An author of over fifty novels, Italian writer Umberto Eco was many things – historian, philosopher, critic, and a socio-political commentator. He was also a prominent and important linguist. Specifically, around the area of semiotics, the study of signs, which are defined as anything that communicates something, usually a certain meaning. He introduced a wider audience to the concept and use of semiotics through his literary work, including the award-winning medieval monk murder mystery The Name of the Rose, where semiotic operations are key to several parts of the narrative. Publishing A Theory of Semiotics in 1975, he criticises the theory that the meaning of signs is determined by the objects (thing or event) to which they refer. Eco’s combination of narrative fiction and linguistic philosophy made him one of the foremost thinkers in the field of semiotics and allowed complex theories to be explored and applied through a more approachable medium.


Find out more: The Name of the Rose (1980), Mouse or Rat? Translation as Negotiation (2003)



Robin Lakoff

One of only two women on our list is Robin Lakoff. Lakoff is responsible for making gender a part of the study of linguistics, with her 1975 book Language and Woman’s Place introducing ideas about women’s language (and how women modify their language to suit the world around them) to the field of sociolinguistics. She also developed the ‘politeness principle’, the idea that politeness can be achieved adhering to three main ‘maxims’ – don’t impose, give the receiver options, and make the receiver feel good. In The Language War (2000), Lakoff analysed contemporary events and issues through the lens of linguistics, with examples like the OJ Simpson trial and the Monica Lewinsky affair. In what is so often a male dominated field of study, Lakoff was instrumental in proving that the study of linguistics cannot be separated from the material realities of sex and gender.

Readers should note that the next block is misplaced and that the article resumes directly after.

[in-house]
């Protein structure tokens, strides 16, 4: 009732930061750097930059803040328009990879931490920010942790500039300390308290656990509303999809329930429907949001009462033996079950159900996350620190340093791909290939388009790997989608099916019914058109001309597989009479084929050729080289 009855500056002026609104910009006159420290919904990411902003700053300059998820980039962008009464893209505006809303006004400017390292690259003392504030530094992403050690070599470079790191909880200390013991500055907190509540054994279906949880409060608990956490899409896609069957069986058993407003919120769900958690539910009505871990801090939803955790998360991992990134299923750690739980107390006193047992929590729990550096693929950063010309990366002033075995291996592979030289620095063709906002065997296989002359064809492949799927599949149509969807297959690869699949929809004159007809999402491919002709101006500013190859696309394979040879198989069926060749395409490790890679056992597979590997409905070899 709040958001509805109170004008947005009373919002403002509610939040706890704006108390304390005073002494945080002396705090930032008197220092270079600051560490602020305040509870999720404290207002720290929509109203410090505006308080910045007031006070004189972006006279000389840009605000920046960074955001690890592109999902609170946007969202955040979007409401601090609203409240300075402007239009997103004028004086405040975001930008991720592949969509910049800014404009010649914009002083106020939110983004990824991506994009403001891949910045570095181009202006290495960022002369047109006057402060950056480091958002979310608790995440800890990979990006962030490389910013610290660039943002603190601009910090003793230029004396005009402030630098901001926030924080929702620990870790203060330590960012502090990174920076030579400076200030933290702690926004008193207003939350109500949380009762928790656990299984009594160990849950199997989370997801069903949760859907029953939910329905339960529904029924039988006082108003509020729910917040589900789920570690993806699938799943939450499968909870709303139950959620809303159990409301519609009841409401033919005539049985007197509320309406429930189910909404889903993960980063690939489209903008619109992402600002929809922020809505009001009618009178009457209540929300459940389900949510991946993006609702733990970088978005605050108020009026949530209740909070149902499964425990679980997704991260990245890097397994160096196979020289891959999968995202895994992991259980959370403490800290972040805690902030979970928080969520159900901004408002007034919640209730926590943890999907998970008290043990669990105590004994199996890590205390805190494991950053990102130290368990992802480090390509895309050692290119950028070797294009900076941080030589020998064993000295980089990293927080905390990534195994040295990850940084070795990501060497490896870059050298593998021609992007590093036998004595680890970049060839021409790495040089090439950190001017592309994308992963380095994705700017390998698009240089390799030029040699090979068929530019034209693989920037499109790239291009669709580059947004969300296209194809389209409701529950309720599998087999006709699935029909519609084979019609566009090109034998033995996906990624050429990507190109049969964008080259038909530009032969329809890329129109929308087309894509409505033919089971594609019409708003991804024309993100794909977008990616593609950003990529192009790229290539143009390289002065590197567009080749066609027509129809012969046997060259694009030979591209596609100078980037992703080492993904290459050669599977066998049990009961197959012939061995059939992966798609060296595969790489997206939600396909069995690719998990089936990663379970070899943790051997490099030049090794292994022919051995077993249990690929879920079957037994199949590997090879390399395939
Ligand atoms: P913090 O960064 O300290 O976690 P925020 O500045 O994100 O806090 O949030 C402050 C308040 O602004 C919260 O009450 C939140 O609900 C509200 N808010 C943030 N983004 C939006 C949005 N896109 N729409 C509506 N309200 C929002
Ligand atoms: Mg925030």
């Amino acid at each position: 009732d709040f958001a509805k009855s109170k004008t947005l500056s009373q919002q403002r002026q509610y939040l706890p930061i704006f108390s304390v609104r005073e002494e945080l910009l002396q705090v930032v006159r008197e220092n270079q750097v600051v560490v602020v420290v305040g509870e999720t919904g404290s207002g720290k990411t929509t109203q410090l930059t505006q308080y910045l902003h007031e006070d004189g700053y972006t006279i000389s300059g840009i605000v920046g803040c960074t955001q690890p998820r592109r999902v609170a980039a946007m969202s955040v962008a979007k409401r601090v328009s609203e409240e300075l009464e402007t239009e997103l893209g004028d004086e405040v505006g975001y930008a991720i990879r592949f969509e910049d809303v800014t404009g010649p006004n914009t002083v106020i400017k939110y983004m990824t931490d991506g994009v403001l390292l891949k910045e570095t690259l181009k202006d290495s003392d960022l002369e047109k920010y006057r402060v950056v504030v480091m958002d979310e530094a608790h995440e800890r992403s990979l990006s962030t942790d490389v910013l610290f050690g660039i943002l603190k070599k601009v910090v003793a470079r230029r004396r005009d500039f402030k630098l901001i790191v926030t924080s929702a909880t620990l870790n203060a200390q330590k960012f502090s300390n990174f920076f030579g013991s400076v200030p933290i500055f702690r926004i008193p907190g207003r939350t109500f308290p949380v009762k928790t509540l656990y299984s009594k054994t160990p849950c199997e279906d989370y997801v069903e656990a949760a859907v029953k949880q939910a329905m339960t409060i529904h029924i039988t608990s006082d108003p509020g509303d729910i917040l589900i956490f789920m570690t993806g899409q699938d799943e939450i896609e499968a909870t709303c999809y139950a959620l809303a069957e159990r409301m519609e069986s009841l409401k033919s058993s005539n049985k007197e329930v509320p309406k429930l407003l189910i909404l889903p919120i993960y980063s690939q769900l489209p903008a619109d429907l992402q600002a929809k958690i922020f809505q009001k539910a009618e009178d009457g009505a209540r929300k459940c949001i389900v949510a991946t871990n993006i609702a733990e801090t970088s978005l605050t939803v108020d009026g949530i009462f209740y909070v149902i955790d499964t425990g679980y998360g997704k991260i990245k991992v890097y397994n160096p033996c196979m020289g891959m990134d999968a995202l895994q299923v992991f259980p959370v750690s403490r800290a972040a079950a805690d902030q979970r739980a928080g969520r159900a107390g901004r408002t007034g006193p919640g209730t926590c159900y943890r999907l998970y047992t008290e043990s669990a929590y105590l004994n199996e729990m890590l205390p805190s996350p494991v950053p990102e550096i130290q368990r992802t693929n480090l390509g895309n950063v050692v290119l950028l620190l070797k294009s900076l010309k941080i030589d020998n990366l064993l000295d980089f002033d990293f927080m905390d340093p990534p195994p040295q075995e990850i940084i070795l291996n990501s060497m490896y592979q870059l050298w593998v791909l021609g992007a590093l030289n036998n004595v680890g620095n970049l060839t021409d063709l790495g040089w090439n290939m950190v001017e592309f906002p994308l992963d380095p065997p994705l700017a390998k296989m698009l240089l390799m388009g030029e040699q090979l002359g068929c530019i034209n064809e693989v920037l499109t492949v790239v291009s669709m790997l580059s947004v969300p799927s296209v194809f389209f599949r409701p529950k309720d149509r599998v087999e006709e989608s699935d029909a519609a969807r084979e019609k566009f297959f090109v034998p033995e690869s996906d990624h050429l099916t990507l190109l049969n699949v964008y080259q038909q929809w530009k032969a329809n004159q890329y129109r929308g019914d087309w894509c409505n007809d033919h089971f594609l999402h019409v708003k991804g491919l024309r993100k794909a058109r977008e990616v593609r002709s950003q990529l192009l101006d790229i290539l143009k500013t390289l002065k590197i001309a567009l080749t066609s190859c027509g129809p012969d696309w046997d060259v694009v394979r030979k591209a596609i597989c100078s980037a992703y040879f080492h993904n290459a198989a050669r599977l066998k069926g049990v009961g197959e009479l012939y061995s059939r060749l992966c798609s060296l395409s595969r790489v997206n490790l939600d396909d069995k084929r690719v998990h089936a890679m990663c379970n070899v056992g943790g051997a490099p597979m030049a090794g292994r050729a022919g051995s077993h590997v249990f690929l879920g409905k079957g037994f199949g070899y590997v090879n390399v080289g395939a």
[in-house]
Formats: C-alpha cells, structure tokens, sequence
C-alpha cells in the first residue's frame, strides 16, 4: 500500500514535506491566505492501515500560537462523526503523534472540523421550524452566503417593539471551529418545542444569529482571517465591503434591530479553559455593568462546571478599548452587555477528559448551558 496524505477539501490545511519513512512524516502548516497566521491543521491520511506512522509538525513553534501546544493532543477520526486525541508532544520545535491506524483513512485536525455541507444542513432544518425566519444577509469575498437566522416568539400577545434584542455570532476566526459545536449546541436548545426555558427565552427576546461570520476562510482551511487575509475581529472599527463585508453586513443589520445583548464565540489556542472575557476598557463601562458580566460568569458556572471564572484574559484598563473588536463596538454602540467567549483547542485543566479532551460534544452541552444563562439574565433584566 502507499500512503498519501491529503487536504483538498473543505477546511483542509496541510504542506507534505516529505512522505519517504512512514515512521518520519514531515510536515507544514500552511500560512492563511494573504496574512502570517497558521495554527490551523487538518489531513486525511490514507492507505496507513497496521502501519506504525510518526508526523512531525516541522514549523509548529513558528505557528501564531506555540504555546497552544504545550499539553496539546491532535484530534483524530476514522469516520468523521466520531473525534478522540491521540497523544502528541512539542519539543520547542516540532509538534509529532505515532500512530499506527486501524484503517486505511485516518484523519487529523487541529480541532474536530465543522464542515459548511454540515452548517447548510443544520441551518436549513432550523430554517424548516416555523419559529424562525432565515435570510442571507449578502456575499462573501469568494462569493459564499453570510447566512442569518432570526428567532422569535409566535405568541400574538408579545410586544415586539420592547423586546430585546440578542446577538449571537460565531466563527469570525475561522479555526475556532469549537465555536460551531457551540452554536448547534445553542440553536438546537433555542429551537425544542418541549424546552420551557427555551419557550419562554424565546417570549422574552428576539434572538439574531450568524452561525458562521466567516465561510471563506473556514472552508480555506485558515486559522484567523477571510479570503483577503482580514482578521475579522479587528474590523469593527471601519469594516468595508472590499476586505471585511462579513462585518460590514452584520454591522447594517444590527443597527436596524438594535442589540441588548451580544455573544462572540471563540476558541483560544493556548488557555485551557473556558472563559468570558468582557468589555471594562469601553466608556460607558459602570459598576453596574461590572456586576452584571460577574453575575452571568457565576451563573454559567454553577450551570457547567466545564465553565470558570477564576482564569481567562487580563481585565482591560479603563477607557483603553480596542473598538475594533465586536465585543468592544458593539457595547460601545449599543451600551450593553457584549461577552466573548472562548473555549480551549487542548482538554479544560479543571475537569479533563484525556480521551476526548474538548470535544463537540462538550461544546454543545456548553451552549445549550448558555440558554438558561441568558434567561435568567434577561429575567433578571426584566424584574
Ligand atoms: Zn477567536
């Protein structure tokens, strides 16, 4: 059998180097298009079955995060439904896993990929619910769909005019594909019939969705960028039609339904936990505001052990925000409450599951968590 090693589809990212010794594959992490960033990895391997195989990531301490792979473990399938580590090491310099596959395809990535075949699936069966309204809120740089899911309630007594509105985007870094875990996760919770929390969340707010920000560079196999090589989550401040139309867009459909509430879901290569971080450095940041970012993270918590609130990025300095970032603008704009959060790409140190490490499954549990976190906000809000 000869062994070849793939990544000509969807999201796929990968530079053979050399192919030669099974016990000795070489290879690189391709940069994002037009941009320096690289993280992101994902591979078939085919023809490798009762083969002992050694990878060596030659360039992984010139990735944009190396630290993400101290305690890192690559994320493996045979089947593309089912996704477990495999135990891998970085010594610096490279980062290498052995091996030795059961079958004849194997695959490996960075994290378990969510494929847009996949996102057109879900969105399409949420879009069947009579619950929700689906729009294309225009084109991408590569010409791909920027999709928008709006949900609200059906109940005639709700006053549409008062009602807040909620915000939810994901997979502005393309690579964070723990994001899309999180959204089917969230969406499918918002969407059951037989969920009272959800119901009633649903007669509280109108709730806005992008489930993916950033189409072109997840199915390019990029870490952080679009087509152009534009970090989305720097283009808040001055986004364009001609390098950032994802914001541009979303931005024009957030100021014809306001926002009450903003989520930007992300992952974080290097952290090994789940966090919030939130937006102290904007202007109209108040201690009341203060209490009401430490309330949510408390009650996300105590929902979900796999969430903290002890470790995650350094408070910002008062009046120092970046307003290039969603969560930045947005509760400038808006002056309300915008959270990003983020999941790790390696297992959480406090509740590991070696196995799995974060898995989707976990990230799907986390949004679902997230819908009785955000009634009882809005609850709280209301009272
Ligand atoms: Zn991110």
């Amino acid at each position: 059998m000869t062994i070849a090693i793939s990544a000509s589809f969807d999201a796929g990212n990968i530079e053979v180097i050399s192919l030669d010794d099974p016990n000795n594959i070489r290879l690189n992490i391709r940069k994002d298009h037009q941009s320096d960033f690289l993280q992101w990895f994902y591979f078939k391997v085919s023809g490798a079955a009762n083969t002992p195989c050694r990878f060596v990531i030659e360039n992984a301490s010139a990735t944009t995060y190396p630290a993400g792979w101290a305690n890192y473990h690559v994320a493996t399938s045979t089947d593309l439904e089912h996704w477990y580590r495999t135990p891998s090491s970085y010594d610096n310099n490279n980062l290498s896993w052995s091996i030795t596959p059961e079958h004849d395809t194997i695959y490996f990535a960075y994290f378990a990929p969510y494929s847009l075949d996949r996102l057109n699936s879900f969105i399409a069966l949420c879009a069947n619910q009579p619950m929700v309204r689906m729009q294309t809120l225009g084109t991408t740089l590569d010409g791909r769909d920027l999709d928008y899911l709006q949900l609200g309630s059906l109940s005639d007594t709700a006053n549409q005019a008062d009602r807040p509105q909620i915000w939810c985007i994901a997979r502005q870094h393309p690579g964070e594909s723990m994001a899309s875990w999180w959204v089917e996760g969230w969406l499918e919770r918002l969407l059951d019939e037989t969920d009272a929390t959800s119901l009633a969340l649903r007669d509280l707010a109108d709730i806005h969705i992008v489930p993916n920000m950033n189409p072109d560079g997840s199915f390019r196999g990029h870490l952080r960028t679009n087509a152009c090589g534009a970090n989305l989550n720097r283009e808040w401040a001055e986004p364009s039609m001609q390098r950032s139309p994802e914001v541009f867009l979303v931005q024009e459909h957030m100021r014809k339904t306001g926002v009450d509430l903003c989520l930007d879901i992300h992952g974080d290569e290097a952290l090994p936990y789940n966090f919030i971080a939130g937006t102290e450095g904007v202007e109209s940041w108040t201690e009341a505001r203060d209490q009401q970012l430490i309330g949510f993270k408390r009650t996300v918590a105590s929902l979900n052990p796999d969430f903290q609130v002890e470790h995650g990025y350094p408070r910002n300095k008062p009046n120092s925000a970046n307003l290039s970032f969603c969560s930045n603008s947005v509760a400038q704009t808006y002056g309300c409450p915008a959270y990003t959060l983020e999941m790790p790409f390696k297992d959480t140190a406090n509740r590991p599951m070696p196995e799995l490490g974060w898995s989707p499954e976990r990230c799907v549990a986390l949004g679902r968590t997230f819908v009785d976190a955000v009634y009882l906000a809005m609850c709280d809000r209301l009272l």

Find out more: Language and Woman’s Place (1975), Context Counts: Papers on Language, Gender, and Power (2017)


Eve Clark

The other woman on this list, Eve Clark is a British-born American linguist whose research focuses primarily on first-language acquisition and meaning acquisition. Her work shed light on how humans first acquired language and how children today do the same. Clark’s theories have influenced how some scientists study early years development, as well as improving our understanding about how children learn new things and how they should be taught.

Find out more: First Language Acquisition (2003), Language in Children (2016)


Steven Pinker

Last but certainly not least is Canadian American linguist and cognitive phycologist Steven Pinker. Pinker is the author of many wildly successful popular science books – his most famous, perhaps, is 1994’s The Language Instinct. In it, Pinker argues that all humans are born with an innate capacity for language and language learning and argues against Chomsky’s idea that evolutionary theory does not explain the human language instinct. Pinker is one of the foremost figures in modern cognitive psychology and psycholinguistics and is noted to have made linguistics more ‘accessible’ to a wider audience, with books like How the Mind Works intended for general, rather than specific, readers.

Find out more: Words and Rules (1999), Language, Cognition, and Human Nature: Selected Articles (2013)


Concluding Thoughts

Anyone who is interested in how language and our relationship with language works (or who is simply looking for some mind-broadening reading) should absolutely start by looking at the output of even one of the above linguists. Thanks to people like Chomsky and Lakoff, we now have a deeper understanding of how our words come to be and the different meanings they may have.